then again, you could get the bianchi, chop and flop the bars, put a front brake on it, and then ride it to the ******bag early adopter bar where everyone gets their musical advice from spin magazine (because if you're afraid of the not-so-aggresive-at-all geometry of the pista, your ***** will hurt too much to ride the bike anywhere BUT that bar, and on the sidewalk). then, if you're lucky, some of those people will be just trendy enough but just clueless enough to think that your bike is pretty edgy. you will gain points.
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Old 04-12-06, 07:38 PM   #15
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I would strongly suggest a Pontiac Trans Am- you know, for commuting:

http://cgi.ebay.com/ebaymotors/Ponti...QQcmdZViewItem


*****in'.
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Old 04-12-06, 07:50 PM   #16
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Quote:
Originally Posted by RYAN INGERSOL
first of alll; why were you considering posting about this in the track forum if you're interested in a bike as a commuter?

you might want to reconsider your allocation of 500 dollars and redirect it to a few sessions of counseling. perhaps then you'll find at least some semblance of an identity.

then again, you could get the bianchi, chop and flop the bars, put a front brake on it, and then ride it to the ******bag early adopter bar where everyone gets their musical advice from spin magazine (because if you're afraid of the not-so-aggresive-at-all geometry of the pista, your ***** will hurt too much to ride the bike anywhere BUT that bar, and on the sidewalk). then, if you're lucky, some of those people will be just trendy enough but just clueless enough to think that your bike is pretty edgy. you will gain points.
Ryan Ingersol, you are the center square.


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Old 04-12-06, 07:55 PM   #17
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ok ok, cut the kid some slack, he's only 22 and the poor bastard lives in oklahoma fer chrissakes, he's got it hard enough already without us piling on.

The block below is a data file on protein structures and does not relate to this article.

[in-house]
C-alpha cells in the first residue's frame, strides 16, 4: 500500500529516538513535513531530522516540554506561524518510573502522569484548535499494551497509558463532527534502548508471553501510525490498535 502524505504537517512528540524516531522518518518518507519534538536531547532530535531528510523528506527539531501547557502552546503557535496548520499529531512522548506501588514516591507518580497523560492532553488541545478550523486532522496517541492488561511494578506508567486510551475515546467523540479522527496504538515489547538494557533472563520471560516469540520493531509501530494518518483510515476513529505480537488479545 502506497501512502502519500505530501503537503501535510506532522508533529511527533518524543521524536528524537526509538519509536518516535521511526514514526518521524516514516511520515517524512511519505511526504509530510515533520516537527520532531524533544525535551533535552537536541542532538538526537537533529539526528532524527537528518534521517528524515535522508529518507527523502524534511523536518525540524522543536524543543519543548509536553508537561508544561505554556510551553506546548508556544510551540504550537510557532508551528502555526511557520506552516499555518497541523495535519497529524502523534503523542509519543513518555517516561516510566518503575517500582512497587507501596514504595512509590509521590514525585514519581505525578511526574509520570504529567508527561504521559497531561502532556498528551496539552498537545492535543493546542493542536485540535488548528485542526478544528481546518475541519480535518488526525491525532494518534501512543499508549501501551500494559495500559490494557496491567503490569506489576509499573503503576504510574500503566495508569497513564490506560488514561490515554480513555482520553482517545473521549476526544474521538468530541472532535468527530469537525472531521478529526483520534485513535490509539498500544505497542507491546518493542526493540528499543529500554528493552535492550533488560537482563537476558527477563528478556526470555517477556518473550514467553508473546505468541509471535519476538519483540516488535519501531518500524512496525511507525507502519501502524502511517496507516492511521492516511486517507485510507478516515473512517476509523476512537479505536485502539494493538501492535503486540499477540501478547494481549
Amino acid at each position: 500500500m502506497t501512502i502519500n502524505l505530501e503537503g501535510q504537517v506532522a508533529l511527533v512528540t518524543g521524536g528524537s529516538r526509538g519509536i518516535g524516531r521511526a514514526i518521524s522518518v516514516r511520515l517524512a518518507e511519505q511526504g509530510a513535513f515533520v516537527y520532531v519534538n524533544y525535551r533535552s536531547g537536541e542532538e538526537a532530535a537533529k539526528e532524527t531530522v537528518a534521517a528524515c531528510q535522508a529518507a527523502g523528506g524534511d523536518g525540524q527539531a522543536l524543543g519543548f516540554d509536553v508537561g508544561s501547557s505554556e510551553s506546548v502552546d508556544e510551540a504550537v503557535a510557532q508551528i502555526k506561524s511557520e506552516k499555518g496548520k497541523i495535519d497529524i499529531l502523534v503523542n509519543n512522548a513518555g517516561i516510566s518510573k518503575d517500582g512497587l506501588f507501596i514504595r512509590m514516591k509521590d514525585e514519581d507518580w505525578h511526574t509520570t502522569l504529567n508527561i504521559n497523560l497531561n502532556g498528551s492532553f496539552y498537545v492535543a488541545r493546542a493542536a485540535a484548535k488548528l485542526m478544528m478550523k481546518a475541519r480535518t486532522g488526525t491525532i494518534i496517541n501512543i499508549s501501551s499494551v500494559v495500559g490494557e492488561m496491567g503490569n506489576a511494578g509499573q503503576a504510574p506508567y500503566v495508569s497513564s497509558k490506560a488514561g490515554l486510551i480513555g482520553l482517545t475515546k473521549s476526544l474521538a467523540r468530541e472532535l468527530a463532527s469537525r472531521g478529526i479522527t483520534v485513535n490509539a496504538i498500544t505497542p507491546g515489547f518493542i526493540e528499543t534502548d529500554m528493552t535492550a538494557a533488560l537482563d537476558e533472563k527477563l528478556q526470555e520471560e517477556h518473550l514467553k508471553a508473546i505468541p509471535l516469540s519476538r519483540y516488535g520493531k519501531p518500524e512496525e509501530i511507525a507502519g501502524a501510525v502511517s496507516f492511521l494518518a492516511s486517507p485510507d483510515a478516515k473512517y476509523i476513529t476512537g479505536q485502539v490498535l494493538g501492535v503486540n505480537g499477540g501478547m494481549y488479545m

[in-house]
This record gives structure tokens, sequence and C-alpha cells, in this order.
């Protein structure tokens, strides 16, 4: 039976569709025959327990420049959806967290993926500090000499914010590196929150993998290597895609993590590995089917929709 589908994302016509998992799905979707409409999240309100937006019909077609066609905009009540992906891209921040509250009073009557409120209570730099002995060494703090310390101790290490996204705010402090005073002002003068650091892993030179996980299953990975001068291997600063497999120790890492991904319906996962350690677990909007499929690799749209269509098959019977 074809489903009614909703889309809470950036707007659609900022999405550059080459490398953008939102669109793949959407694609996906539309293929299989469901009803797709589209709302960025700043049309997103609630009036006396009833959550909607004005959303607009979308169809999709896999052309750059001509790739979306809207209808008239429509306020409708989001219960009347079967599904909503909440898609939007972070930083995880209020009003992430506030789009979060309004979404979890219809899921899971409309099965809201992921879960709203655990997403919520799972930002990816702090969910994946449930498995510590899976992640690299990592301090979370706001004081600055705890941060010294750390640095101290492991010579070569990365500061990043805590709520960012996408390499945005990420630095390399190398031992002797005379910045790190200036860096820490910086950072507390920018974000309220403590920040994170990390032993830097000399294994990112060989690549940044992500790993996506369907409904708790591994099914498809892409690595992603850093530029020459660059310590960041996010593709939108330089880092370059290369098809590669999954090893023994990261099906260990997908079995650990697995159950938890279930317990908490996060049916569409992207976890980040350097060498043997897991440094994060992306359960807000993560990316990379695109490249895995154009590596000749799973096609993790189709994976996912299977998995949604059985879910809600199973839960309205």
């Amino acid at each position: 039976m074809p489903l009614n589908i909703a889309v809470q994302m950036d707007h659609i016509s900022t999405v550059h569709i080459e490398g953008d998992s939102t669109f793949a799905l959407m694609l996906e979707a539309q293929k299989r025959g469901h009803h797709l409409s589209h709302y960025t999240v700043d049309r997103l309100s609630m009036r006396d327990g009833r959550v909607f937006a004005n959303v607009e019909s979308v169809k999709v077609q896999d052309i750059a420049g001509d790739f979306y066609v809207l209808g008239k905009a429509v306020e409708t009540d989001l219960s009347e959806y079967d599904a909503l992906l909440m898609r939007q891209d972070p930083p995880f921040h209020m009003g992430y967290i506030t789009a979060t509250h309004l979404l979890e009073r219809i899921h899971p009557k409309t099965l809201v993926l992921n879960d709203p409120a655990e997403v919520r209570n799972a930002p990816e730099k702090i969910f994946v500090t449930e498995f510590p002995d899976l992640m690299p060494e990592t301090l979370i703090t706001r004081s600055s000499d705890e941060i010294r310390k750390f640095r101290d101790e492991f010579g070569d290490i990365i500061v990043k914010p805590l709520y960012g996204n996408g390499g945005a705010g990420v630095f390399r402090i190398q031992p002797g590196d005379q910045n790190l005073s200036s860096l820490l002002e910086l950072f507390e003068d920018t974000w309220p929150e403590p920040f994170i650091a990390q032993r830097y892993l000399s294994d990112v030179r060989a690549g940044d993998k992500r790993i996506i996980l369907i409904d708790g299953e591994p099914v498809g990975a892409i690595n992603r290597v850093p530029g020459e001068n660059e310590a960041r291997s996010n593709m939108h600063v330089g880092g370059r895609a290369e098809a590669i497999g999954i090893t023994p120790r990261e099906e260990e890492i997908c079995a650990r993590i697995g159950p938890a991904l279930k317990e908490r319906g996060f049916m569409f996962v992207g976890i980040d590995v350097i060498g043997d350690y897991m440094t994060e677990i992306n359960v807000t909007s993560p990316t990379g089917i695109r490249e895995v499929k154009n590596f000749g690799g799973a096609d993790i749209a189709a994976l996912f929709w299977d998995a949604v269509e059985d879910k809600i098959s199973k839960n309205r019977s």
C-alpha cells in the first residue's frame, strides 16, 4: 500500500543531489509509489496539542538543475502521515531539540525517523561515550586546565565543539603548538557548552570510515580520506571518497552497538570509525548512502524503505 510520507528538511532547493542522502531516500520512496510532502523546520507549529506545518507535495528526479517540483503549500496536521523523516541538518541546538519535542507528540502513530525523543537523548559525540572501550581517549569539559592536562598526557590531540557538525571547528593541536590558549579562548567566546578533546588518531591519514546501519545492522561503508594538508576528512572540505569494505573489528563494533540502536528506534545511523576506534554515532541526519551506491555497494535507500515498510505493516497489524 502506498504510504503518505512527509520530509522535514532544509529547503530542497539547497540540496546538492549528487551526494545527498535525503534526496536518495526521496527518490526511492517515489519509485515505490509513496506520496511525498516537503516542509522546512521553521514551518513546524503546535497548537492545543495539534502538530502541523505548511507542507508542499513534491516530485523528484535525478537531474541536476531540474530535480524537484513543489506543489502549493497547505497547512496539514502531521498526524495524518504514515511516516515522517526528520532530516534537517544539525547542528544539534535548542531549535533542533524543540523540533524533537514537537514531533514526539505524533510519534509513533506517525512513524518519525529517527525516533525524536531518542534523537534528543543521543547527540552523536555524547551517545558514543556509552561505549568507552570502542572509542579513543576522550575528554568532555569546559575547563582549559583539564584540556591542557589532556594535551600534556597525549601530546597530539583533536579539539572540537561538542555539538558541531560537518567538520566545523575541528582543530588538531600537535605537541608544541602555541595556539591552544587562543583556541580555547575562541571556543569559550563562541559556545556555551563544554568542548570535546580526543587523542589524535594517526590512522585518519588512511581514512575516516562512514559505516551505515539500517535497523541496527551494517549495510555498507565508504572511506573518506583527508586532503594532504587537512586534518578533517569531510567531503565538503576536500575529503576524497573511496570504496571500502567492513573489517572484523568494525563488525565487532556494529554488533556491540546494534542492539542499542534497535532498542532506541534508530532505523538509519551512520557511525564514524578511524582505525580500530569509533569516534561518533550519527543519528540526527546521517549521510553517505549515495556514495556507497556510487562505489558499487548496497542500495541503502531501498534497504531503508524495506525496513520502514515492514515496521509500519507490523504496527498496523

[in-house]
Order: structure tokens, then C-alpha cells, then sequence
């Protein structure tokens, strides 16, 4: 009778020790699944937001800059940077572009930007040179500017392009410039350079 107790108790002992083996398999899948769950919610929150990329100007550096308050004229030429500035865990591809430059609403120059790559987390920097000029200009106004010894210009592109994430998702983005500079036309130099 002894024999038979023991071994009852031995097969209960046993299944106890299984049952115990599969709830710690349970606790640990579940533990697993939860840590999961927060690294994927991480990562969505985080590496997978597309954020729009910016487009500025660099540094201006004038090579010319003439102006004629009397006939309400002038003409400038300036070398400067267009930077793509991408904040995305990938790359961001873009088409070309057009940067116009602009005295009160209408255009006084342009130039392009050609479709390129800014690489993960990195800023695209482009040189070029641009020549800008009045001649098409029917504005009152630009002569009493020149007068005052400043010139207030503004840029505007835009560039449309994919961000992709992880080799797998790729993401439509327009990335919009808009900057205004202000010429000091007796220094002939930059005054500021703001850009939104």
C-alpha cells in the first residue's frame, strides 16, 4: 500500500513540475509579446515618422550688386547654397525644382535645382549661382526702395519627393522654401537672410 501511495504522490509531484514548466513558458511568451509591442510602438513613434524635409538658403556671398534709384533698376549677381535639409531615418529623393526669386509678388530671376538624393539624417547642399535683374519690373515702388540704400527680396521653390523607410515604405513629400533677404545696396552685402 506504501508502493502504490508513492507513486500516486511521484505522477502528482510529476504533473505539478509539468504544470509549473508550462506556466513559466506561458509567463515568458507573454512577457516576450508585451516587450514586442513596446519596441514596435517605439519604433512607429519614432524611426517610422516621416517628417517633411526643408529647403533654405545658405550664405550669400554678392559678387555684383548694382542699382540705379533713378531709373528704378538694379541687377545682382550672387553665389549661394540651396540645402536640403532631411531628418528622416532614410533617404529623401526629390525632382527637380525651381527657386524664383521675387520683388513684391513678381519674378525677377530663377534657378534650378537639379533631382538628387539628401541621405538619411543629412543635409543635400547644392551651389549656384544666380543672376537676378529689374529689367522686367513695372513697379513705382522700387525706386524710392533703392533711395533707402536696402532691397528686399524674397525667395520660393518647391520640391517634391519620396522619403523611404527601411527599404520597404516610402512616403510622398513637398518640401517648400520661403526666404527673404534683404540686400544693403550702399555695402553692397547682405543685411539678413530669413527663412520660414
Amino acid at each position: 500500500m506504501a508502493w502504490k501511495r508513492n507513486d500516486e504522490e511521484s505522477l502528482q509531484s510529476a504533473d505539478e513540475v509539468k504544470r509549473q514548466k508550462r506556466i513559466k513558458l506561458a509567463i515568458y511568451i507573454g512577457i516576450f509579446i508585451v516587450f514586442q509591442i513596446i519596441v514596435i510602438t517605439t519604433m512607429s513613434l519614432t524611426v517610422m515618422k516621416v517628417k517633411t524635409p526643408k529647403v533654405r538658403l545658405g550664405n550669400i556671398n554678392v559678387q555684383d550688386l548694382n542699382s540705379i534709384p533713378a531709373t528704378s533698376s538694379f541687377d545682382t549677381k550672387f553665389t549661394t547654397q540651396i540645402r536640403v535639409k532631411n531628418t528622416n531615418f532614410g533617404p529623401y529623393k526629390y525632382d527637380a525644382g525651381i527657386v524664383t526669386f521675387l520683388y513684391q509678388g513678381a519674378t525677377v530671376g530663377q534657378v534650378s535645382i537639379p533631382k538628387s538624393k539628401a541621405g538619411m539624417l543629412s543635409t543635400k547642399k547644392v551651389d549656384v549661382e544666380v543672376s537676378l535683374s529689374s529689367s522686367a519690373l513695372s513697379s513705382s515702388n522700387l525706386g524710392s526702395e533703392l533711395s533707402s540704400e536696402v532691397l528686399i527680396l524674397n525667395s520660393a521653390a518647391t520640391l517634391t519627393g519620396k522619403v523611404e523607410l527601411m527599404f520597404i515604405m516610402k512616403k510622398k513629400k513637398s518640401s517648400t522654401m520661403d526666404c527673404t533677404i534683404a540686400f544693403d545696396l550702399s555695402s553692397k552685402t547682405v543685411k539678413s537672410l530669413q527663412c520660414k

the best bang for your buck is prolly gonna be the iro mark v, found here http://www.irocycle.com/complete_bikes.html

the other two you mentioned come with crappy components which will make your life difficult and cause you to spend lots of money replacing them.
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Old 04-12-06, 08:00 PM   #18
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Quote:
Originally Posted by delay
I would strongly suggest a Pontiac Trans Am- you know, for commuting:

http://cgi.ebay.com/ebaymotors/Ponti...QQcmdZViewItem


*****in'.
man, that seller should totally say that it used to belong to Da Flame of the Icy Hot Stuntaz
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Old 04-12-06, 08:13 PM   #19
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Quote:
Originally Posted by RYAN INGERSOL
my wee wee hurts
You need a hug, don't you?
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Old 04-12-06, 08:15 PM   #20
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didn't oklahoma outlaw fixed gears along with butt sex? (no censor on butt sex?)

yeah a trans am is great for commuting 'cause:
Quote:
Originally Posted by millenium*man (ebay seller)
IT'S A FUN CAR
the same reason track bikes are great for commuting.

Last edited by mrbertfixy; 04-12-06 at 08:21 PM.
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Old 04-12-06, 09:37 PM   #21
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Old 04-12-06, 11:52 PM   #22
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I've been riding the Pista since 2004. I think its a great bike. I could tell you all about my experiences with it if you want. PM me. I can't comment on the Motebecane because I've never seen it. I don't know the bike and couldn't make the link work nor could I find it on ebay search. I did go to the motobecane webpage for this bike. http://www.motobecane.com/MBUSAmsg.html

#1 - I noticed that the Messenger has brakes, not one but two brakes. From what I've read, the rear brake is not necessary for a fixed gear bike. I don't know from experience. I run my Bianchi Pista as a track bike on the street. (No brakes.) After reading, it appears that brakes are an extra cost option on the Motobecane. I believe one brake is an extra cost option on the Pista also but it is not stated that way when you read the specs on the Bianchi website. Pista is not drilled for a rear brake.